More of what you want from an ARCH ENEMY album, and a lot of stuff you may have found lacking in 2003's "Anthems of Rebellion", is present on the heavily-anticipated, apparently-titled-by-a-cartoon-supervillain "Doomsday Machine". The Amott brothers pile on the Swede-thrash riffs and lush '80s throwback leads like there's no tomorrow, drummer Daniel Erlandsson turns in a precision performance, and the production is clean and lethally heavy.
Angela Gossow has divided fans since she took over the vocal position from Johan Liiva after the "Burning Bridges" album. The fact that she's Michael Amott's significant other doesn't help her case in the eyes of detractors, and her harsh, staticky squall of a vocal often sounds excessively treated and computer-driven (never more so than on "Doomsday Machine", unfortunately). On the other hand, she's thus far resisted the temptation to "sing pretty" and thus remains the band's sole tangible anchor to extreme metal, the guitars long since having wandered off into melodic thrash territory with frequent excursions into AOR and pealing hard rock. Her voice is harsh, but accessible, bringing the band to a wider audience, and her up-with-people lyrics (while a bit cloying in large doses) are at least something different in the scene.
There seems to be a conscious effort on "Doomsday Machine" to throw a bone to those clamoring for a return to the ornate thrash sound of the past. While there's still plenty of guitar bedazzlement to be had (hell, just check out intro "Enter the Machine"), songs like the vicious "Nemesis" sport some dizzying fast picking riffs and tons of double-kick frenzy from Erlandsson. And the stuck-together "I Am Legend/Out For Blood" brings in a welcome thrash beat, plus a cool percussion-fueled break in the middle leading to some blast beats – who'da thunk it?
For the most part, though, songs like "Taking Back My Soul" point to business as usual in the ARCH ENEMY camp — an ear-friendly take on Swedemetal with emphasis on guitar showoffery, catchy and compact songs, and simple, midtempo structures. One minor annoyance is the reliance on electronic "ear candy" to propel some cuts — the pinging submarine sound in "My Apocalypse" gets old long before the song ends, and the weird little trill in "Skeleton Dance" (one of the album's weakest tracks) is right out of a cheesy video game theme.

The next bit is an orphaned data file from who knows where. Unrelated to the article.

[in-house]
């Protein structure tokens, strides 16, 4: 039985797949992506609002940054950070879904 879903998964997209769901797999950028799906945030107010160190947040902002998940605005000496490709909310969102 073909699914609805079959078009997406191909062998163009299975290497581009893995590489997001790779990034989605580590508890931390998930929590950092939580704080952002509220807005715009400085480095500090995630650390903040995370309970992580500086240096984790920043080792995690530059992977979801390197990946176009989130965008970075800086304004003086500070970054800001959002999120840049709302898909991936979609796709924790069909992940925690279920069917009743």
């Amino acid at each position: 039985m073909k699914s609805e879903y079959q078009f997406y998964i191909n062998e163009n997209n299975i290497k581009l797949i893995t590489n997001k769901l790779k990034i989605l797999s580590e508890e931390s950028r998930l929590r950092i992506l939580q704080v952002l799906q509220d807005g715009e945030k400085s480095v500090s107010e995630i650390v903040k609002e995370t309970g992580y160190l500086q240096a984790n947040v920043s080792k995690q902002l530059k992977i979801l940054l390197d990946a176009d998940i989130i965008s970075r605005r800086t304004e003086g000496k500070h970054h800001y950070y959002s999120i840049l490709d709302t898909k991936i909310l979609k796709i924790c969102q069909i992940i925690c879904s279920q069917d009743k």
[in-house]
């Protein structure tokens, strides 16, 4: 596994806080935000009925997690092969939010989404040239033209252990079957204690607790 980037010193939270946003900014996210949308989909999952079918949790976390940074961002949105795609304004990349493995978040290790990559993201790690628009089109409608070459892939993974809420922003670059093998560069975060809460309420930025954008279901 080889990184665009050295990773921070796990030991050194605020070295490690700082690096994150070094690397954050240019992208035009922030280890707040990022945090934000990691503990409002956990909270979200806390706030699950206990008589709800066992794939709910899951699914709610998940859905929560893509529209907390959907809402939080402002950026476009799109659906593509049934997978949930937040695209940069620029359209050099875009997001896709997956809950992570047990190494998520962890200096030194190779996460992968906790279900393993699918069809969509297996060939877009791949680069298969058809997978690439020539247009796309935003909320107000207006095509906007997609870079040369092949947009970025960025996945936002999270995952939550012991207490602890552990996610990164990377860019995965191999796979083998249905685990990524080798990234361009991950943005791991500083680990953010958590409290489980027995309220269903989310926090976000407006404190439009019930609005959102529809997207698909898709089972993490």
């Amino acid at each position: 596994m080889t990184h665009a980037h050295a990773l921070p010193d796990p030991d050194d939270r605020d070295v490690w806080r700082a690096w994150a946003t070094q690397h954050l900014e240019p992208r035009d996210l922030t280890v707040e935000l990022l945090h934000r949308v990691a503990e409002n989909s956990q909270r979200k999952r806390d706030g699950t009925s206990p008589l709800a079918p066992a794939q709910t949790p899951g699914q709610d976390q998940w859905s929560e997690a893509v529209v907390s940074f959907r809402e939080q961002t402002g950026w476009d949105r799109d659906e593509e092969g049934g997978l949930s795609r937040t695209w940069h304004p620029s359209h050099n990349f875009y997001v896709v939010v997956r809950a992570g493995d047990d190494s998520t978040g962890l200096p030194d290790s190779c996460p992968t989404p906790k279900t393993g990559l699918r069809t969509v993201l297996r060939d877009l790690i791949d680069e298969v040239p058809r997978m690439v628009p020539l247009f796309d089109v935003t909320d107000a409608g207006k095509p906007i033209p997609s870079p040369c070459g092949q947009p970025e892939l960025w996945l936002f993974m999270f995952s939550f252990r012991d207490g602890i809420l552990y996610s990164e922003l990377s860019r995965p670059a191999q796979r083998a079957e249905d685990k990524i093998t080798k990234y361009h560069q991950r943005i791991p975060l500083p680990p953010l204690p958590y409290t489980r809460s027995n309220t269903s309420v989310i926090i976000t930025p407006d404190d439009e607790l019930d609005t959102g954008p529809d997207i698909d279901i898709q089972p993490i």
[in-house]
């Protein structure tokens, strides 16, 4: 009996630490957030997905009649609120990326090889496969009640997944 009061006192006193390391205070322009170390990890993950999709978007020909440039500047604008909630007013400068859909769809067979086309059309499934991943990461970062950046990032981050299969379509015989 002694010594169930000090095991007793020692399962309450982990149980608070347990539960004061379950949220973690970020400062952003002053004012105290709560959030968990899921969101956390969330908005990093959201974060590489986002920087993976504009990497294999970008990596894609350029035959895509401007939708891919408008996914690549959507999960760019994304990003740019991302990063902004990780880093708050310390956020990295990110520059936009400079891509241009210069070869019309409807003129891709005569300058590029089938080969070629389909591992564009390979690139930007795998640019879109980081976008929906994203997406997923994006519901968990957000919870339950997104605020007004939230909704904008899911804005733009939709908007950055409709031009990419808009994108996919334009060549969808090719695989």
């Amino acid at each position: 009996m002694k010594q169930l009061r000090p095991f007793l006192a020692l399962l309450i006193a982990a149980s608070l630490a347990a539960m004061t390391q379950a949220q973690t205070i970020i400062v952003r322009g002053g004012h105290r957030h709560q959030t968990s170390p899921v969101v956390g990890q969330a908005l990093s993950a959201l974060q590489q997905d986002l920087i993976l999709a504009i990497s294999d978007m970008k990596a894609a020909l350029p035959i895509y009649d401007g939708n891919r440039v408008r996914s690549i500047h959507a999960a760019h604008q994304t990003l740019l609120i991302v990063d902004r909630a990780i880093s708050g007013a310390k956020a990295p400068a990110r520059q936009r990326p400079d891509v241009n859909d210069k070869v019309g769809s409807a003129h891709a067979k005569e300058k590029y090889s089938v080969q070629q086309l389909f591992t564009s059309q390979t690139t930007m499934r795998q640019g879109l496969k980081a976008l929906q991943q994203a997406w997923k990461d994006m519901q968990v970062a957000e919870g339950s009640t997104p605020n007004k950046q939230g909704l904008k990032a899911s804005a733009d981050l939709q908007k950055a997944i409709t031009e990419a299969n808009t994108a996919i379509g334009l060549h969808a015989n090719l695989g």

Overall, the album leaves a pretty good impression, though it seems to be lacking a certain spark that made earlier efforts essential listening. Michael and Christopher Amott seem most motivated on "Hybrids of Steel", a borderline ridiculous instrumental that's right out of Japanese cartoon theme land. Other highlights include the stomping "Mechanic God Creation", "Nemesis" and the aforementioned "Out For Blood", a welcome injection of adrenaline into a record that occasionally slips into a midtempo torpor.
Those looking for the more vicious bite of earlier ARCH ENEMY will like this album more than "Anthems of Rebellion", but will likely still be left wanting more venom and less pop. And the "Angela sucks because she's a chick" contingent, if they haven't left behind their dickbrained views by now, are beyond help or hope. Those into that inimitable Amott guitar gloss, and the legions of new-era fans who like the band's more palatable recent direction, however, will likely crown this as their album of the year. Almost a 7.5 or 8, but it's just missing… something, you know?